European banks saw their risk weighted assets leap at the turn of the year, as new trading book rules collided with the European Banking Authority's call to achieve a 9% capital minimum.
European banks saw their risk weighted assets leap at the turn of the year, as new trading book rules collided with the European Banking Authority’s call to achieve a 9% capital minimum.
The introduction of Basel 2.5 on December 31 last year saw risk-weighted assets (RWAs) at 10 European banks leap by a combined €200bn, according to disclosures in fourth-quarter and full-year reports - an increase that came just weeks after the European Banking Authority told banks they would need to temporarily achieve a 9% core Tier 1 capital ratio by the end of June this year.
“Banks are being squeezed badly here - the quality requirements for Tier 1 capital are higher than they used to be, the amount of RWAs is going up because of the capital charges in Basel 2.5, and on top of that the capital requirements are moving up as well. This is all happening while banks are trying to recover from the crises of the past few years,” says a risk modelling expert at one European bank.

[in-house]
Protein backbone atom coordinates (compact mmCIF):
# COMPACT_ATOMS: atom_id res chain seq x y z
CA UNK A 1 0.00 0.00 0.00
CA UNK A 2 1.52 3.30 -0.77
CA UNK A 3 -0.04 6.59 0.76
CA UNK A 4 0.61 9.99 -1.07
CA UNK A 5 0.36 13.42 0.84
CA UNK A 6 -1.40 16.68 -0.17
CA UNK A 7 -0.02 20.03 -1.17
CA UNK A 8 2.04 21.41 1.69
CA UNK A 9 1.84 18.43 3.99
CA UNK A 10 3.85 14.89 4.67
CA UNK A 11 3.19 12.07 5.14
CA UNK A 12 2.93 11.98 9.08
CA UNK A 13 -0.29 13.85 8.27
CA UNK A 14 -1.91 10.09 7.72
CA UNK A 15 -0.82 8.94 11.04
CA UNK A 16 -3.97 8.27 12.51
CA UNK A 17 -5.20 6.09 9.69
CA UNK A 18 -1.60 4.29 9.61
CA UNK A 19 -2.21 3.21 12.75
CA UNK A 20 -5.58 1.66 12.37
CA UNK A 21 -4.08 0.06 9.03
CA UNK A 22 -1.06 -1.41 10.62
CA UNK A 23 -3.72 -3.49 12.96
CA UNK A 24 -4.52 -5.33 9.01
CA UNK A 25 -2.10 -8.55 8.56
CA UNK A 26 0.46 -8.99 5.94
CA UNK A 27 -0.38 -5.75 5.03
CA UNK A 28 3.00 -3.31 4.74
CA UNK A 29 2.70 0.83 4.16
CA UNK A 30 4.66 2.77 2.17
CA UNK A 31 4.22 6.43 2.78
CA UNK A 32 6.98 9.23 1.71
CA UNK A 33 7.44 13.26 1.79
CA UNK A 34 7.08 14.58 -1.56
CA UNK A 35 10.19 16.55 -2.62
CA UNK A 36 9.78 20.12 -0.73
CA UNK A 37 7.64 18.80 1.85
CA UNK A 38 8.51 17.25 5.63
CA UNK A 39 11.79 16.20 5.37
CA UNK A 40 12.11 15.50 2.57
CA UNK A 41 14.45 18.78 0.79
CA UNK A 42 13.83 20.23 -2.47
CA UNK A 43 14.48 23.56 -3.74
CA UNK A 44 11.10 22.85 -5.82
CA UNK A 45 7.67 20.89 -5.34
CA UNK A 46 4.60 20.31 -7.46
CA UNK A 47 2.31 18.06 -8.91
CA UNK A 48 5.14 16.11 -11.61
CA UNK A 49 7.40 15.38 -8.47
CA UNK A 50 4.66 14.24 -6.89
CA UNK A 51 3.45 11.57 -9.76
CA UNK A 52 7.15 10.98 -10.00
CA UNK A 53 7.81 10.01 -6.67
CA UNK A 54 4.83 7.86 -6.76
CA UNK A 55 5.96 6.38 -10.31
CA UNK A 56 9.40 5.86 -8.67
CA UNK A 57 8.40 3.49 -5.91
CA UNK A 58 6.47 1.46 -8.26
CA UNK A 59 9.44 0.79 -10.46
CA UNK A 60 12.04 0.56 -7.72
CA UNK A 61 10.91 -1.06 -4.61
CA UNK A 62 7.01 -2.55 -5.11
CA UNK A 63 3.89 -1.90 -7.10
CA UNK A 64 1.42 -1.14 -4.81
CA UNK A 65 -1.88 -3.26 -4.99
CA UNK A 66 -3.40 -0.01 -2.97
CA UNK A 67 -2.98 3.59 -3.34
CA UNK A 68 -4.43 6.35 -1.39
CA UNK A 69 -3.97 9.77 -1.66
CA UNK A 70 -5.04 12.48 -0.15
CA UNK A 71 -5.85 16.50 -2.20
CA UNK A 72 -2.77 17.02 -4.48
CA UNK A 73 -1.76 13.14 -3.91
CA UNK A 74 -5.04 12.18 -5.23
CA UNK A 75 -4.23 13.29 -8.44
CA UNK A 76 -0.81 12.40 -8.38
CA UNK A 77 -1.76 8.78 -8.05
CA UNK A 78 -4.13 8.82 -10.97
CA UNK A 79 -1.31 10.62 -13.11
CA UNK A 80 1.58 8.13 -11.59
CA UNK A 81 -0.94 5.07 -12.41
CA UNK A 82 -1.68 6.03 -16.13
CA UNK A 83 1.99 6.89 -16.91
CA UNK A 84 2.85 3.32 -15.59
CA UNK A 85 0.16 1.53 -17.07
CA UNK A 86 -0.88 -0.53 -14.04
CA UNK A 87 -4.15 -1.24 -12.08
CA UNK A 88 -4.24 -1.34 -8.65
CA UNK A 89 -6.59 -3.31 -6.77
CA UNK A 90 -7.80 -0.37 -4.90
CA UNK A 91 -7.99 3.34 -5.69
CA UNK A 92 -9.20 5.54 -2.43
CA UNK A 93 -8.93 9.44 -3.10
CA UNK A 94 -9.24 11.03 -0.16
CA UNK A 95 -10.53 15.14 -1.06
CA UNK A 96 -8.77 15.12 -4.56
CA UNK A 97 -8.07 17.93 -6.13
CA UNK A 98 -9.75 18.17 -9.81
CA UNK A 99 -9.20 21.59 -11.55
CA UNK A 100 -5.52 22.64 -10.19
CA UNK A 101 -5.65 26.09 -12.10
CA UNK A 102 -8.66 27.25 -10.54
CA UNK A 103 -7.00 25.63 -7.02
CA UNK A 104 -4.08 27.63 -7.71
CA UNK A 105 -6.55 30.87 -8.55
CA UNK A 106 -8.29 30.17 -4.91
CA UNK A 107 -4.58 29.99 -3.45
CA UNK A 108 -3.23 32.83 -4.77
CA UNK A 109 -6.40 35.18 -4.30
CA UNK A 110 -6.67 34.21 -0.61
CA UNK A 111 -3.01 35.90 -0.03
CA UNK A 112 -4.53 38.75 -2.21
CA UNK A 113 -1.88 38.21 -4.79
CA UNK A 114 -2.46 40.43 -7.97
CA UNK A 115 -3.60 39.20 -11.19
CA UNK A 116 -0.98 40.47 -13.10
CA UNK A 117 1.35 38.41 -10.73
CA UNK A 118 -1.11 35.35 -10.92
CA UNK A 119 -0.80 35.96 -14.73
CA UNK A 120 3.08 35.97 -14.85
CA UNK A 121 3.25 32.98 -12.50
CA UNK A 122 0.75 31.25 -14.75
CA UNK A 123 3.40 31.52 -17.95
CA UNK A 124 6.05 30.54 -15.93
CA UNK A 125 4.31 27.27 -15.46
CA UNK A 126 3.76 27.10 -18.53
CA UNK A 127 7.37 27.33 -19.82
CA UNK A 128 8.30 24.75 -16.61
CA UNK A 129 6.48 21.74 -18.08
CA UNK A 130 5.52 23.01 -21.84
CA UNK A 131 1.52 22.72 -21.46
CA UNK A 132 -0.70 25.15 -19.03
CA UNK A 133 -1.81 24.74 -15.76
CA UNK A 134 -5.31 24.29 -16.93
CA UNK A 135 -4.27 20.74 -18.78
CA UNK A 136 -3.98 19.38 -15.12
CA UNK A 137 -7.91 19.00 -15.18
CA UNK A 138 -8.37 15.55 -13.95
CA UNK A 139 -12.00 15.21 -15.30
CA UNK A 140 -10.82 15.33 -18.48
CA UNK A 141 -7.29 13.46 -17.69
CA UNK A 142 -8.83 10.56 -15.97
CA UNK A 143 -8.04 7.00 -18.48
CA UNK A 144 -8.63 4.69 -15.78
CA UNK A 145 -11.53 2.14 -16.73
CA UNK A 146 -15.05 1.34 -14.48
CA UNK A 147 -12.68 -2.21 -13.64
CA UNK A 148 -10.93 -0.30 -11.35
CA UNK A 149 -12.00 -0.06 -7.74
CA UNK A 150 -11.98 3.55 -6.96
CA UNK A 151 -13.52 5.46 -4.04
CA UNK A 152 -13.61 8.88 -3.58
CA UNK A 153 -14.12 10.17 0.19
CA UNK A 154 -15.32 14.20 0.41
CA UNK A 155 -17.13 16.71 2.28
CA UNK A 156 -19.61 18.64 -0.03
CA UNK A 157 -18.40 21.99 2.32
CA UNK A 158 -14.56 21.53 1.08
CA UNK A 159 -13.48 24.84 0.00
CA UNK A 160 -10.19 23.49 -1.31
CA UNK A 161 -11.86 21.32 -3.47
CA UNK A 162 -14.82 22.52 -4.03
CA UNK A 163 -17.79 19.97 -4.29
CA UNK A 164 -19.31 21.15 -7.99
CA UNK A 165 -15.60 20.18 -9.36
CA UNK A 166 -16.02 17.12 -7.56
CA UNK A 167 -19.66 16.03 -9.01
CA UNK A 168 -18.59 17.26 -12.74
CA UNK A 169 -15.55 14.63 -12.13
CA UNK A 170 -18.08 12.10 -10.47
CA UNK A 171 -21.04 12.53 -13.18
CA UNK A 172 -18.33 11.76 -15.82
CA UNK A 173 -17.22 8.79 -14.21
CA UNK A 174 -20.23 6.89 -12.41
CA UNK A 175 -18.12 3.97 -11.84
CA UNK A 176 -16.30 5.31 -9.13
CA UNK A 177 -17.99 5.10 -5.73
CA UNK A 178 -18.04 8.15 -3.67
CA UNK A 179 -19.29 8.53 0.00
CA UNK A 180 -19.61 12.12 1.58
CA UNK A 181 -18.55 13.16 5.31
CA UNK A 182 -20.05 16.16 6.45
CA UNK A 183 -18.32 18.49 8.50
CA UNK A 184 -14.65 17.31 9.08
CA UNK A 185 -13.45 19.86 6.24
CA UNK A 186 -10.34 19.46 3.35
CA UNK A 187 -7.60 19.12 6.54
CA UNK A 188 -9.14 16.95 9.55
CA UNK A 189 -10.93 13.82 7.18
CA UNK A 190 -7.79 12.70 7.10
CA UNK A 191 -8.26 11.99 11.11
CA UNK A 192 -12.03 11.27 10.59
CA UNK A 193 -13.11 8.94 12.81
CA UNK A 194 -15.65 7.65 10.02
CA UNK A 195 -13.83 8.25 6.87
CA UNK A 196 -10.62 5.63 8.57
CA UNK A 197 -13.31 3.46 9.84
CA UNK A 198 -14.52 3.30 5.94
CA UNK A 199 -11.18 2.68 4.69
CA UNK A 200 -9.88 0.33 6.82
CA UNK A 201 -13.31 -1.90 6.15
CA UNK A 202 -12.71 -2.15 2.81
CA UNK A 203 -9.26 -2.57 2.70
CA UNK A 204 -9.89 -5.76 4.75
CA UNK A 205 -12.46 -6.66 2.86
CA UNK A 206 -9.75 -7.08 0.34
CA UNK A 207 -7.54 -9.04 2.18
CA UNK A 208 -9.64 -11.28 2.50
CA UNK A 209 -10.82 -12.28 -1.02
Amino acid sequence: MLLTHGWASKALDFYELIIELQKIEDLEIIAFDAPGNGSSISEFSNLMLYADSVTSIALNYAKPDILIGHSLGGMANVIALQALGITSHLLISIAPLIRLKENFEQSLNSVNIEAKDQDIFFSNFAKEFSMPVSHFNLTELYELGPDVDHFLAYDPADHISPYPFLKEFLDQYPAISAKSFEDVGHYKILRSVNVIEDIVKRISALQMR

Building on the long-standing value-at-risk capital charge, Basel 2.5 introduces extra charges to bolster what regulators viewed as an under-capitalised trading book: a stressed value at risk (VAR) calculation that uses a 12-month period of market turmoil to cover risk above the 99% confidence level used for standard VAR, as well as a standardised charge for securitisations and resecuritisations, a comprehensive risk measure (CRM) for correlation trading, a floor for the CRM, and the incremental risk charge that captures default and credit migration risk.
The impact varies from bank to bank. Among the three UK banks with big trading businesses, for example, HSBC racked up the largest increase - $54.7 billion - while Barclays was second, with a £30 billion jump, and Royal Bank of Scotland reported an increase of £21 billion. Banks with smaller trading businesses, like Danske Bank and Standard Chartered, barely felt the impact, with increases of Dkr3.5 billion and $3.5 billion, respectively (see table).